Every day, it seems, some new algorithm enables computers to diagnose a disease with unprecedented accuracy, renewing predictions that computers will soon replace doctors. What if computers could replace patients as well? If virtual humans could have replaced real people in some stages of a coronavirus vaccine trial, for instance, it could have sped development of a preventive tool and slowed down the pandemic. Similarly, potential vaccines that weren't likely to work could have been identified early, slashing trial costs and avoiding testing poor vaccine candidates on living volunteers. These are some of the benefits of “in silico medicine,” or the testing of drugs and treatments on virtual organs or body systems to predict how a real person will respond to the therapies. For the foreseeable future, real patients will be needed in late-stage studies, but in silico trials will make it possible to conduct quick and inexpensive first assessments of safety and efficacy, drastically reducing the number of live human subjects required for experimentation.
With virtual organs, the modeling begins by feeding anatomical data drawn from noninvasive high-resolution imaging of an individual's actual organ into a complex mathematical model of the mechanisms that govern that organ's function. Algorithms running on powerful computers resolve the resulting equations and unknowns, generating a virtual organ that looks and behaves like the real thing.
In silico clinical trials are already underway to an extent. The U.S. Food and Drug Administration, for instance, is using computer simulations in place of human trials for evaluating new mammography systems. The agency has also published guidance for designing trials of drugs and devices that include virtual patients.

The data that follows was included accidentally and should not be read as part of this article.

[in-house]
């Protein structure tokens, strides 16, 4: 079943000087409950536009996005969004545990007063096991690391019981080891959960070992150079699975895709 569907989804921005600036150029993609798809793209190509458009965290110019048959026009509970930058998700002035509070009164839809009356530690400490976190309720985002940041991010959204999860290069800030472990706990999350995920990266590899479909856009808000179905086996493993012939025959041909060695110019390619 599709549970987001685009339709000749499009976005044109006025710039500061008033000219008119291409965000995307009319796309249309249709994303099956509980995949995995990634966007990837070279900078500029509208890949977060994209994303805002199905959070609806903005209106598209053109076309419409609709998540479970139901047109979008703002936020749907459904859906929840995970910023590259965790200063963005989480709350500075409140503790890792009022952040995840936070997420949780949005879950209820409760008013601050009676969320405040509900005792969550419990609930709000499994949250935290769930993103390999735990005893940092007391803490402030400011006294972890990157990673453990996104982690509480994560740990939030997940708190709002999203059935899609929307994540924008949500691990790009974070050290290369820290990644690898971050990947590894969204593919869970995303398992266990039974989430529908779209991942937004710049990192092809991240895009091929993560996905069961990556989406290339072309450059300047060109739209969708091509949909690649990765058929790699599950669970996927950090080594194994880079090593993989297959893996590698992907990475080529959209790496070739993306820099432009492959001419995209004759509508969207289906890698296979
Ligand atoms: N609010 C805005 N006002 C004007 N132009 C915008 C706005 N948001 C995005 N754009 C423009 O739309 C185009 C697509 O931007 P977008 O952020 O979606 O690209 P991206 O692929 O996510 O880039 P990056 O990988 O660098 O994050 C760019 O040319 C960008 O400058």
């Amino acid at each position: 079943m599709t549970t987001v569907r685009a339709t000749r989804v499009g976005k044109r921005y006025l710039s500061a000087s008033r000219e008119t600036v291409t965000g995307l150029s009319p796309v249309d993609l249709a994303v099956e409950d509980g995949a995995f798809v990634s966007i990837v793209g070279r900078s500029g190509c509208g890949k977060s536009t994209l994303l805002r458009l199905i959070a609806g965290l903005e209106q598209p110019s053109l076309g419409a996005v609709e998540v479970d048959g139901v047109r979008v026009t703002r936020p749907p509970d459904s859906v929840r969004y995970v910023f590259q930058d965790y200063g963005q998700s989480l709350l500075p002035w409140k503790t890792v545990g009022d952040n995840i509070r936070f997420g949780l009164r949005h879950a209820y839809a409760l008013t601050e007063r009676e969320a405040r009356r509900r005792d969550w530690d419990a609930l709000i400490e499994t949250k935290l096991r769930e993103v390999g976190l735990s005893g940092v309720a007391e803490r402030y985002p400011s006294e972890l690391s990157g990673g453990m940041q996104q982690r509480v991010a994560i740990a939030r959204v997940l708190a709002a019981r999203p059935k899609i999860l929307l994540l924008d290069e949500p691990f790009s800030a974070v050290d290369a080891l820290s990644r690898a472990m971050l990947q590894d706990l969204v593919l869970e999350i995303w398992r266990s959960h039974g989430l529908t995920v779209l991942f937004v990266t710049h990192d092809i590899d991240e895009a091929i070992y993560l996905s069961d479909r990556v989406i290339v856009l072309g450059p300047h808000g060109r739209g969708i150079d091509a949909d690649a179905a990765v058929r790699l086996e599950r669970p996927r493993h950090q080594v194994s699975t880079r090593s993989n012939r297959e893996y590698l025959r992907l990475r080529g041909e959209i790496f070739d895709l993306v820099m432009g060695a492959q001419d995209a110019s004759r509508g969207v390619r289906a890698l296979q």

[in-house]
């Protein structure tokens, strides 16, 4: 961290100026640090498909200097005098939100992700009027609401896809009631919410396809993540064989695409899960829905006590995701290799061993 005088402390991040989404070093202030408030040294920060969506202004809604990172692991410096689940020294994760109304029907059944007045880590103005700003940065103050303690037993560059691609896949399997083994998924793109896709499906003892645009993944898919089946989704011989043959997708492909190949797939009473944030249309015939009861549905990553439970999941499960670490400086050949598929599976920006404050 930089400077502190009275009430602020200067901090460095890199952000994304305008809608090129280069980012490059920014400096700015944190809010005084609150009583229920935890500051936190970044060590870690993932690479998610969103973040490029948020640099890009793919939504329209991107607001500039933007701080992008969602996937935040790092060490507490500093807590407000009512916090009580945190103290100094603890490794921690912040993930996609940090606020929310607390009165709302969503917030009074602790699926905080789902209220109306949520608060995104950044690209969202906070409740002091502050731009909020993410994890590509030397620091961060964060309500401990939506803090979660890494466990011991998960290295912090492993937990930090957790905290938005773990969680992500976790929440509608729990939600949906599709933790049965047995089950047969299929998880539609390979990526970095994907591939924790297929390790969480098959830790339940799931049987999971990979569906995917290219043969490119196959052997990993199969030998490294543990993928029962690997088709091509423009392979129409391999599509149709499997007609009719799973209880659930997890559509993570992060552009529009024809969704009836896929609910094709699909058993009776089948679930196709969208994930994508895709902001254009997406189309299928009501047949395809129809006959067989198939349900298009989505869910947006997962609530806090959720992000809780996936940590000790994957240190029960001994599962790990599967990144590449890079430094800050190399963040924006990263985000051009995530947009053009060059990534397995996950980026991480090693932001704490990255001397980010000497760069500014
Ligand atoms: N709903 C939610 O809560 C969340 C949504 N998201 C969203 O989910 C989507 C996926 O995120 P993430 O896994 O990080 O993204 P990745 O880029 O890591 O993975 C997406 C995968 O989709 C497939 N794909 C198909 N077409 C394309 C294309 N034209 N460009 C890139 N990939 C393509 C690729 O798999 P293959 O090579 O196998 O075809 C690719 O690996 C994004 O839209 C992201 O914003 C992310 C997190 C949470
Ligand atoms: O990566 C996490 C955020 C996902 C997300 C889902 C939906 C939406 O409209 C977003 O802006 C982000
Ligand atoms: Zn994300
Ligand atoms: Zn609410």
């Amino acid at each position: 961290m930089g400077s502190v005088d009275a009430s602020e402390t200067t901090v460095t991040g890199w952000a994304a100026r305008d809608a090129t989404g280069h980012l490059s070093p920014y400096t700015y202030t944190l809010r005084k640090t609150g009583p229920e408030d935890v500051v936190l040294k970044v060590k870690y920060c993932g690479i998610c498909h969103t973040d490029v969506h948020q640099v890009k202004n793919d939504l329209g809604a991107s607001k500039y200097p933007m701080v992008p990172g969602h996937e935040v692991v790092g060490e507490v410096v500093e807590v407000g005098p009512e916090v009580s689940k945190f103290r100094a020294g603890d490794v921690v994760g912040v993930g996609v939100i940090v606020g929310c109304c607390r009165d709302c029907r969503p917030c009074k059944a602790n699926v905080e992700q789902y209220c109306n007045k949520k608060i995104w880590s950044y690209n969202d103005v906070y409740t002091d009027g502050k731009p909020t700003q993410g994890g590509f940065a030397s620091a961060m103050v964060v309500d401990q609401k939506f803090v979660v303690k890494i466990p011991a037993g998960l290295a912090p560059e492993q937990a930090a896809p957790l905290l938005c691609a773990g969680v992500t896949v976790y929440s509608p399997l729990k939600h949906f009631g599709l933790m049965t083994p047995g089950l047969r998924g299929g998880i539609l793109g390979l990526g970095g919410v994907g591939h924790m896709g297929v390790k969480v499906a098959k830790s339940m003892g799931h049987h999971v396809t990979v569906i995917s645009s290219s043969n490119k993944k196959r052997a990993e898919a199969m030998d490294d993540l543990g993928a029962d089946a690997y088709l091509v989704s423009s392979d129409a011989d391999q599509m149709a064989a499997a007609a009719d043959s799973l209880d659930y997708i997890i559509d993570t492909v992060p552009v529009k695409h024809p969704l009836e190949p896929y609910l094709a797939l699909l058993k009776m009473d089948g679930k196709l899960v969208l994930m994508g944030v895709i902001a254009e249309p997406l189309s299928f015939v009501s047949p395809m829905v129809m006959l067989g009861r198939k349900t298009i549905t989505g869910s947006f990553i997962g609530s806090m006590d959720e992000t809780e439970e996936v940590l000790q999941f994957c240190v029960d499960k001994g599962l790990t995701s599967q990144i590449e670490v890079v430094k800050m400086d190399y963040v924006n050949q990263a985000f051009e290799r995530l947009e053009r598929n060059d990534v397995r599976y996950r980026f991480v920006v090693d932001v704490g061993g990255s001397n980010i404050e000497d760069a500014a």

Beyond speeding results and mitigating the risks of clinical trials, in silico medicine can be used in place of risky interventions that are required for diagnosing or planning treatment of certain medical conditions. For example, HeartFlow Analysis, a cloud-based service approved by the FDA, enables clinicians to identify coronary artery disease based on CT images of a patient's heart. The HeartFlow system uses these images to construct a fluid dynamic model of the blood running through the coronary blood vessels, thereby identifying abnormal conditions and their severity. Without this technology, doctors would need to perform an invasive angiogram to decide whether and how to intervene. Experimenting on digital models of individual patients can also help personalize therapy for any number of conditions and is already used in diabetes care.
The philosophy behind in silico medicine is not new. The ability to create and simulate the performance of an object under hundreds of operating conditions has been a cornerstone of engineering for decades, such as for designing electronic circuits, airplanes and buildings. Various hurdles remain to its widespread implementation in medical research and treatment.
First, the predictive power and reliability of this technology must be confirmed, and that will require several advances. Those include the generation of high-quality medical databases from a large, ethnically diverse patient base that has women as well as men; refinement of mathematical models to account for the many interacting processes in the body; and further modification of artificial-intelligence methods that were developed primarily for computer-based speech and image recognition and need to be extended to provide biological insights. The scientific community and industry partners are addressing these issues through initiatives such as the Living Heart Project by Dassault Systèmes, the Virtual Physiological Human Institute for Integrative Biomedical Research and Microsoft's Healthcare NExT.
In recent years the FDA and European regulators have approved some commercial uses of computer-based diagnostics, but meeting regulatory demands requires considerable time and money. Creating demand for these tools is challenging given the complexity of the health care ecosystem. In silico medicine must be able to deliver cost-effective value for patients, clinicians and health care organizations to accelerate their adoption of the technology.